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Vuyisa Qabaka reflects on his visit to the “Start-Up Nation”

August 9, 2013

On 30 July, the Cape Board hosted a “Drink ‘n Think” for senior communal leadership with Vuyisa Qabaka, who recently returned from Israel on Reeva Forman’s “Israel Now” tour and the Israeli Presidential Conference. Qabaka, 32, was put forward by the Cape Board to participate on this trip, as he is a young local innovator who wears many hats: Chief Connector at EmpowerWeb, an experiment in creating broad-based BEE groups using the Internet and social networking tools; Cape Town head of the South African Black Entrepreneurs Forum – it is in this capacity that Qabaka works with the Cape Board on the Black-Jewish Entrepreneurs Network (B-JEN); and Managing Director of Abaphumeleli Business Consultants, which provides business advisory services to entrepreneurship and SME networks and forums.

The focus of the tour was economy and business, and this year’s group comprised of Qabaka, Azar Jammine (Econometrix), Frans Cronje (SA Institute of Race Relations), Ruan Jooste (Financial Mail) and Ryan Creswell (Cape Argus). Qabaka described how impressed he was by Israel’s robust democracy and economically active youth. “South Africa’s biggest challenge is inactive youth”, said Qabaka, which he contrasted to the economically active young Israelis he saw throughout the trip. Due to the country’s small size, Israeli technology start-ups automatically look to serve the global market, including Africa. With an economically active population of only 15%, versus over 70% in Israel, Qabaka believes that South African start-ups must emulate Israel and look to serve markets beyond the country’s borders.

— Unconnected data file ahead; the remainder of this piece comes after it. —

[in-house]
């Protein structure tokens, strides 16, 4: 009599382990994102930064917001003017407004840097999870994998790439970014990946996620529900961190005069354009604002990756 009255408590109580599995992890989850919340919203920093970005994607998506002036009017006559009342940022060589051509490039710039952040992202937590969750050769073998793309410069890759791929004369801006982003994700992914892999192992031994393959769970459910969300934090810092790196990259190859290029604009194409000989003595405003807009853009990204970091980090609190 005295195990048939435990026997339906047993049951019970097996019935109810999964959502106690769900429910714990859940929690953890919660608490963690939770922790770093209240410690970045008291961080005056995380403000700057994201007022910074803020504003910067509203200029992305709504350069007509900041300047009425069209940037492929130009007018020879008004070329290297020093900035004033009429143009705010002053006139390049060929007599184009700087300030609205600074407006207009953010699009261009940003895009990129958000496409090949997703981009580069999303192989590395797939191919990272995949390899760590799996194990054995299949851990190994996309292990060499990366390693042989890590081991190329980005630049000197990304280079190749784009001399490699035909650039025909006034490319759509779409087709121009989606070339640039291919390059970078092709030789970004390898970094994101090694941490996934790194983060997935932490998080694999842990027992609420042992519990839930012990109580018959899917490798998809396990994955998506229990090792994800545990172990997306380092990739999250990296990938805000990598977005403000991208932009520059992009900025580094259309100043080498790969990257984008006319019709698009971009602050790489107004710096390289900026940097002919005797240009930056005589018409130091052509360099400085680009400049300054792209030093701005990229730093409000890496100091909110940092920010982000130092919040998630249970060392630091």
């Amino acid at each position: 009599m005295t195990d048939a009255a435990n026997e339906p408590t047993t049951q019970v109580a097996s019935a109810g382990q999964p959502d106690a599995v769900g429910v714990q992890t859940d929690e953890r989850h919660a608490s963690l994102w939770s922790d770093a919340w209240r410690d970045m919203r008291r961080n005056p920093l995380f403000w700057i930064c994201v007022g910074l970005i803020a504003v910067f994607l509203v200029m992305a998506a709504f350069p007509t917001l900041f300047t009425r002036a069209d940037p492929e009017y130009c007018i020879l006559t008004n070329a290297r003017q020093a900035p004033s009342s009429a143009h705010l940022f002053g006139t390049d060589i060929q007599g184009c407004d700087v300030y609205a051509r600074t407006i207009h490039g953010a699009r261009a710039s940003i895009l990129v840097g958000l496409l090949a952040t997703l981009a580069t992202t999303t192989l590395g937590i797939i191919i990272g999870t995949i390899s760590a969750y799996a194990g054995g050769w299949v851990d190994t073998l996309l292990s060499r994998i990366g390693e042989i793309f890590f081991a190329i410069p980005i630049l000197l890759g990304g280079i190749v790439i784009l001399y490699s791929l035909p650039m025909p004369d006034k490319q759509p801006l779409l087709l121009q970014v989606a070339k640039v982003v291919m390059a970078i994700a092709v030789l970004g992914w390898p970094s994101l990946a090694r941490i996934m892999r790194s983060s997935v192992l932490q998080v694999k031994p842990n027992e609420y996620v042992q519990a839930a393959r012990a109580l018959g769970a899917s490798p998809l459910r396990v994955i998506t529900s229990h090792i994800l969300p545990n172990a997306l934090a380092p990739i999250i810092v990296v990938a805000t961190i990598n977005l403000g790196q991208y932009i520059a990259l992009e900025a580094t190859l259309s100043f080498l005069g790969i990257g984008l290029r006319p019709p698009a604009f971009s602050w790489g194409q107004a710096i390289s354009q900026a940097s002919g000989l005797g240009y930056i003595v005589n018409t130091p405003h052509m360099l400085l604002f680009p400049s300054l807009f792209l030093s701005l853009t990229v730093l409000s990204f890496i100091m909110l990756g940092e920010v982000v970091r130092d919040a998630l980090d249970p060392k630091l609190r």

Forman also took her group to Ramallah, which has an unemployment rate of 35% and even higher youth unemployment. Qabaka sees the West Bank’s dependence on foreign aid to fuel the economy as unsustainable for a future Palestinian state, and thatin order to become economically viable, it must invest more in technology and exportable businesses. He remarked how impressed he was by the extent to which the Jewish Diaspora contributed to the establishment the State of Israel, and foresees a brighter future for both South Africa and a future Palestinian state, should they succeed at mobilising their own diasporas to invest in their homelands.

(Source: capebod.org.za)

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From → Opinion, Youth

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